Canadian Wineries Look Beyond Their Borders For Growth


TORONTO — At the Canadian Food and Drink Summit 2015 held yesterday in Toronto, Beth McMahon, VP, Government and Public Affairs with Canadian Vintners Association (CVA) presented the association’s strategic plan to build the Canadian wine industry’s export market while “determining how we fit into our own domestic market.”

An economic impact study conducted by CVA in partnership with regional wine associations across Canada shows the Canadian wine industry had an economic impact of $6.8 billion in 2011. This included two sectors —100-per-cent Canadian VQA wines that are exported and blended wines produced for the domestic market.

“We have a vision over the next five years to grow to $10 billion in annual economic impact,” said McMahon, noting that the number does not include exports. “In a global context, we’re tiny, only accounting for 0.5 per cent of the world’s wine production. We can’t compete — nor would we want to compete — with the low cost, low quality segment in the world. We have to be a premium wine producer and exporter — that is where we can make our impact.”

In 2014, the largest segment of Canadian wine exports came from icewine (60 per cent). “Canada is the largest consistent producer of ice wine in the world,” said McMahon. “It’s an important part but it’s not what the industry wants to solely focus on. We have close to 700 wineries in Canada and the majority of them are not producing icewine so we need to cast a broader net and champion our premium wine products.”

The Canadian wine industry has shown significant domestic growth but, according to McMahon, only about 10 per cent of the country’s wineries are exporting.

“A lot of these wineries are newer business still getting to know their [domestic and international] markets,” she says, noting that wine is a very capital-intensive industry. “At home, with our monopoly system, each province is like its own country and if you’re not a producer in that province you are treated as an international or foreign wine so it’s really difficult to build domestic market share.” As a result, she said, the country only has about 10-per-cent market share for its 100-per-cent Canadian premium wines nationwide. In fact, in 10 out of 13 provincial/territorial liquor boards, 100-per-cent Canadian wines account for less than five per cent of sales.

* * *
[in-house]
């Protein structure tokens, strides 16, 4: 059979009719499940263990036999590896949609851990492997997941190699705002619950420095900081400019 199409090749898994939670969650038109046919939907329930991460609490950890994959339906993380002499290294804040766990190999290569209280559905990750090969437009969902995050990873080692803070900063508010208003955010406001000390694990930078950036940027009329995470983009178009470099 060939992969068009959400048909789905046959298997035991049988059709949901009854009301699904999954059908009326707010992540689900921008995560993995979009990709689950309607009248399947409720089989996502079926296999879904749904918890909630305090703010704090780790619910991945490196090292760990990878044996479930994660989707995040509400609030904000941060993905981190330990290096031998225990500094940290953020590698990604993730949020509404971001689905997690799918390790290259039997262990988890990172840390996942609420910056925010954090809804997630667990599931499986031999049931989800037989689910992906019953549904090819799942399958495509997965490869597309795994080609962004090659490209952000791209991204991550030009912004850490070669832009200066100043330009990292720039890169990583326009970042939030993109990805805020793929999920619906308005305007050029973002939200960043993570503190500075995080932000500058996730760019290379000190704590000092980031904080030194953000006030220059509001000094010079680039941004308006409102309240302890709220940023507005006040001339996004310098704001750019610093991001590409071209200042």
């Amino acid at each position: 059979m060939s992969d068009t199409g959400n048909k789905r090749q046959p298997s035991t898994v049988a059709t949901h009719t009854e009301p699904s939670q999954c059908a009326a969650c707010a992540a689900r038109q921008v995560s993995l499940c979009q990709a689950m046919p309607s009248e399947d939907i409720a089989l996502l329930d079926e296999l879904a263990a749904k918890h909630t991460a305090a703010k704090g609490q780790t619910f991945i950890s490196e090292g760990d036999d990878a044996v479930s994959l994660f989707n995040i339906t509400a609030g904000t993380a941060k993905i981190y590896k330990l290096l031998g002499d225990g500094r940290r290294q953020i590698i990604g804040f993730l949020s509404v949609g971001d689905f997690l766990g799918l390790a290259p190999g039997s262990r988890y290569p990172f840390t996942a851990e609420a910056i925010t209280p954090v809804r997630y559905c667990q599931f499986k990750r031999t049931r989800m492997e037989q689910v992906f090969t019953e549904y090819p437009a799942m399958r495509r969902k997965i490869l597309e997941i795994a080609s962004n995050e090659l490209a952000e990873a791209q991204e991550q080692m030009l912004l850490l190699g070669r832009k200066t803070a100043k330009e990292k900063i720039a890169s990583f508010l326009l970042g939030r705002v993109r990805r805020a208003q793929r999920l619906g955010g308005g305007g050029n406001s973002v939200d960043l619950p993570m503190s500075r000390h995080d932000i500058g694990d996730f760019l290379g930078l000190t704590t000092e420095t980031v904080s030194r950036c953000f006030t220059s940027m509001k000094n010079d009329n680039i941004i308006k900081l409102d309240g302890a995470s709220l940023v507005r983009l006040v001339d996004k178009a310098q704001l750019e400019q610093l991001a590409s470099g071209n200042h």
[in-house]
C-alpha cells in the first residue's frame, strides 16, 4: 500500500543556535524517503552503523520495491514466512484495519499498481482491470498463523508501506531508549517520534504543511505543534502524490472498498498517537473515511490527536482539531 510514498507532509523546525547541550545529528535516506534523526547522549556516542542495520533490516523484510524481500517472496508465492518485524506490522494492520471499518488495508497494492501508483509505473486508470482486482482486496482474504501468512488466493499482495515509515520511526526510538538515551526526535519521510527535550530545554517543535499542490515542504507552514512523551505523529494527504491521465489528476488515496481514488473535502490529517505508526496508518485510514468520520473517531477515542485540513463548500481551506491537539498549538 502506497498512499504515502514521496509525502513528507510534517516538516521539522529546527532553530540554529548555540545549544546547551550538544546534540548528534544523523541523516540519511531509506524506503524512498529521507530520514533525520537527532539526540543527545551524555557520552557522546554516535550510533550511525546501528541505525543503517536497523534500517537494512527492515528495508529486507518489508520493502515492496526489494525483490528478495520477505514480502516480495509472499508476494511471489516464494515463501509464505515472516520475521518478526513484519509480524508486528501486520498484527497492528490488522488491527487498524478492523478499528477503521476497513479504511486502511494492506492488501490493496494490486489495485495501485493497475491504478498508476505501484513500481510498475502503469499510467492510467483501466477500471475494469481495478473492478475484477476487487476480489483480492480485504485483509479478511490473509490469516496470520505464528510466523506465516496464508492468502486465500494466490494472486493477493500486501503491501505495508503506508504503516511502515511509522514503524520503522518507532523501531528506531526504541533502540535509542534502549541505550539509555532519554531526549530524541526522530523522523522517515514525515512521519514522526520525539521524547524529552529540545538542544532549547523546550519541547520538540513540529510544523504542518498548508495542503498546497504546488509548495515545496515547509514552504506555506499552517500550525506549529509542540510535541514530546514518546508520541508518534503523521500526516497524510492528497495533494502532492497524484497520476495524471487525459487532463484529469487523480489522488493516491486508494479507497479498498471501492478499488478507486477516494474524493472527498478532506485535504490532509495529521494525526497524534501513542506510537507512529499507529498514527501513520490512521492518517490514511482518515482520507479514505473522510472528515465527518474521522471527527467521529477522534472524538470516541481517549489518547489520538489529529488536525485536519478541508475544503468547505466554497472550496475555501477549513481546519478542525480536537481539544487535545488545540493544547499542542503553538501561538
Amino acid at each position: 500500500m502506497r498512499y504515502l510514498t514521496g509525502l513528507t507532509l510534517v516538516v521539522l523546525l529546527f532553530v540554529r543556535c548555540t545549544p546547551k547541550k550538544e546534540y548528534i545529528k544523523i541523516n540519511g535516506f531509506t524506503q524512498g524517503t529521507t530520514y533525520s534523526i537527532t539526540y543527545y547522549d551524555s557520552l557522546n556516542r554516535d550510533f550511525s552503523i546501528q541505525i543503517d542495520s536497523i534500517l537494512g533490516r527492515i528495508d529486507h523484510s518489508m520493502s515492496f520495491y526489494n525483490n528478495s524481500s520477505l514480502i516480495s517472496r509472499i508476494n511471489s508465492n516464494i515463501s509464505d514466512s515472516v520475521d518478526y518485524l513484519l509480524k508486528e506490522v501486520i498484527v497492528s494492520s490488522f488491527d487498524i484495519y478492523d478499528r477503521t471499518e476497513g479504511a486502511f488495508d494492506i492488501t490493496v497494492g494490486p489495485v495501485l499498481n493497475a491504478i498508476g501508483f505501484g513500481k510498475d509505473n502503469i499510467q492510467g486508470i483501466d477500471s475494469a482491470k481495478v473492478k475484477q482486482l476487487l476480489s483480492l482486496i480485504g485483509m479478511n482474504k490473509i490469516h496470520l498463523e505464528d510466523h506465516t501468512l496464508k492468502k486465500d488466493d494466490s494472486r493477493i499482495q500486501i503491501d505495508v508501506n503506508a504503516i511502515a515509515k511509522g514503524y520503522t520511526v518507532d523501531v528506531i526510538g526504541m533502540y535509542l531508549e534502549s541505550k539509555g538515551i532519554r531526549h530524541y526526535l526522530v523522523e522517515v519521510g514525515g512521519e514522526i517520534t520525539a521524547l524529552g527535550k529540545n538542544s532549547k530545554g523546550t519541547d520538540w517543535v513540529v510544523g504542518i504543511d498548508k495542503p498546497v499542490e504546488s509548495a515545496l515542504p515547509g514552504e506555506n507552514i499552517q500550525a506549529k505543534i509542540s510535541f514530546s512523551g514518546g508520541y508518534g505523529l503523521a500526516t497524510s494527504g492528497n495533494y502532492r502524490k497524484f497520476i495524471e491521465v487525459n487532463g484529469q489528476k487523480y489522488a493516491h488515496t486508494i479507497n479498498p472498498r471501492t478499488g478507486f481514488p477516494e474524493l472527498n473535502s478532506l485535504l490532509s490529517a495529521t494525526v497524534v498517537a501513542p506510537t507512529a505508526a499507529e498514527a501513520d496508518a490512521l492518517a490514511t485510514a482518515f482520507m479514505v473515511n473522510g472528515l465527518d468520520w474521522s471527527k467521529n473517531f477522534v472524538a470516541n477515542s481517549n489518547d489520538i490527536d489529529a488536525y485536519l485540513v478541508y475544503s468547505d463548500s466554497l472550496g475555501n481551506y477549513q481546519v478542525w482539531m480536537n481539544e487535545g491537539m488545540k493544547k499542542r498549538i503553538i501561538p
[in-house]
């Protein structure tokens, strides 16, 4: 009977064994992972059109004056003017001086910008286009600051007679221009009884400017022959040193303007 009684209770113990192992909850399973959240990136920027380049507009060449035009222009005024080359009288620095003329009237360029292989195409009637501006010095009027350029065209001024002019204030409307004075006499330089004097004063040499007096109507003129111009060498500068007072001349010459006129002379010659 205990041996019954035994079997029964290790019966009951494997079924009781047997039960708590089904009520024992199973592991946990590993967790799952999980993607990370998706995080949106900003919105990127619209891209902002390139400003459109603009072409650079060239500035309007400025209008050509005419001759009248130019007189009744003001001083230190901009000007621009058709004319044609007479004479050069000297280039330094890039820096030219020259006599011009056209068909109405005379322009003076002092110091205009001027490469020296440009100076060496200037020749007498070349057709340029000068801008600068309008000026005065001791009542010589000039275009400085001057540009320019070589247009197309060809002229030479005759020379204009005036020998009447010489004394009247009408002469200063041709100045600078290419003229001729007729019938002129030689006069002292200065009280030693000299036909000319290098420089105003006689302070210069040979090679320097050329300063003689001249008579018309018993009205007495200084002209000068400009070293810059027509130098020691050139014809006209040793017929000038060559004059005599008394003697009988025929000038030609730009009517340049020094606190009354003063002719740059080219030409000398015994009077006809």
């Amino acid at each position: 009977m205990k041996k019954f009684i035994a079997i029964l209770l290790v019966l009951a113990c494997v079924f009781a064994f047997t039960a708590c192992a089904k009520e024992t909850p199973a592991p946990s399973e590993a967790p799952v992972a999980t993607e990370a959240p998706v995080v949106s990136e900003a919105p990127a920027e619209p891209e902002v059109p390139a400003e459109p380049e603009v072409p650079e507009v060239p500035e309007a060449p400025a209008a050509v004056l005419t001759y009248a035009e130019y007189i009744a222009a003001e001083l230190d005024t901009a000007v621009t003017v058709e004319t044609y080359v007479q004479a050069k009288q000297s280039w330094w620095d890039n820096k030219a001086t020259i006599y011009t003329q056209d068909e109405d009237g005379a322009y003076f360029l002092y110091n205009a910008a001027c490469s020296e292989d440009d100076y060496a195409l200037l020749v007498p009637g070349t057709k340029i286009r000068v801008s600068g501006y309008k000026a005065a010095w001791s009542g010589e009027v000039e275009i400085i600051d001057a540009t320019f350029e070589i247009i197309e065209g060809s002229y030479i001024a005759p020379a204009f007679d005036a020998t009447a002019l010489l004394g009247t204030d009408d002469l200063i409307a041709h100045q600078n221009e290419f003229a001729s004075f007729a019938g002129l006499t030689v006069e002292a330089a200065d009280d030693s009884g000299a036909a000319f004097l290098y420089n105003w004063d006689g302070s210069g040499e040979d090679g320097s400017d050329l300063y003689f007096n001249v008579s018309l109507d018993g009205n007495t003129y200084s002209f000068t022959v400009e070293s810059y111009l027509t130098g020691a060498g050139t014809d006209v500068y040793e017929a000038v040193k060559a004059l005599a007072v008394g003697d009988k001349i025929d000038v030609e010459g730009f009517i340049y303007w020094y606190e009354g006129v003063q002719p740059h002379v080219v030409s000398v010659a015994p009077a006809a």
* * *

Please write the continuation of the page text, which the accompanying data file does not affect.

The CVA has set a lofty goal when it comes to building a stronger export market. “Our goal is to increase our premium wine exports by 15 per cent over the next four years,” said McMahon. “We’re challenged within Canada to build up our own sales and profitability so decreasing our internal trade barriers is a huge focus for our industry. In order to build our profitability we need to maintain and develop international markets.”

Instead of focusing on specific countries, McMahon and her team looked at metropolitan markets that recognized the value of Canadian products, had high levels of imported products in their region and were key influencers outside their own city borders. CVA has set its sights on Hong Kong, Tokyo, London and the U.S. “With exception of U.S. these areas are not major wine producers themselves so that is an advantage to us,” she said. “In terms of New York and San Francisco, there are a lot of influencers there and, of course, their proximity to Canada and understanding of our region was certainly a motivating factor in our strategy to include the U.S.”

The other part of the export strategy highlighted was supporting international winery tourism as a mechanism to support international markets. “The majority of our wineries are not exporting so we’re trying to find other benefits for them,” said McMahon, citing a recent Deloitte study showing for every one- per-cent increase in Canadian arrivals (tourism), there is a corresponding $17-million in exports. “The Canadian wine industry welcomes three million visitors a year and we know that we can grow that. So we’re working with the Tourism Industry of Canada to highlight the link between export opportunities and tourism — building an affinity for Canadian products and the culinary experience so when [tourists] go back home they become our ambassadors.”

According to McMahon, the plan is working and three Canadian wineries have opened facilities in China.

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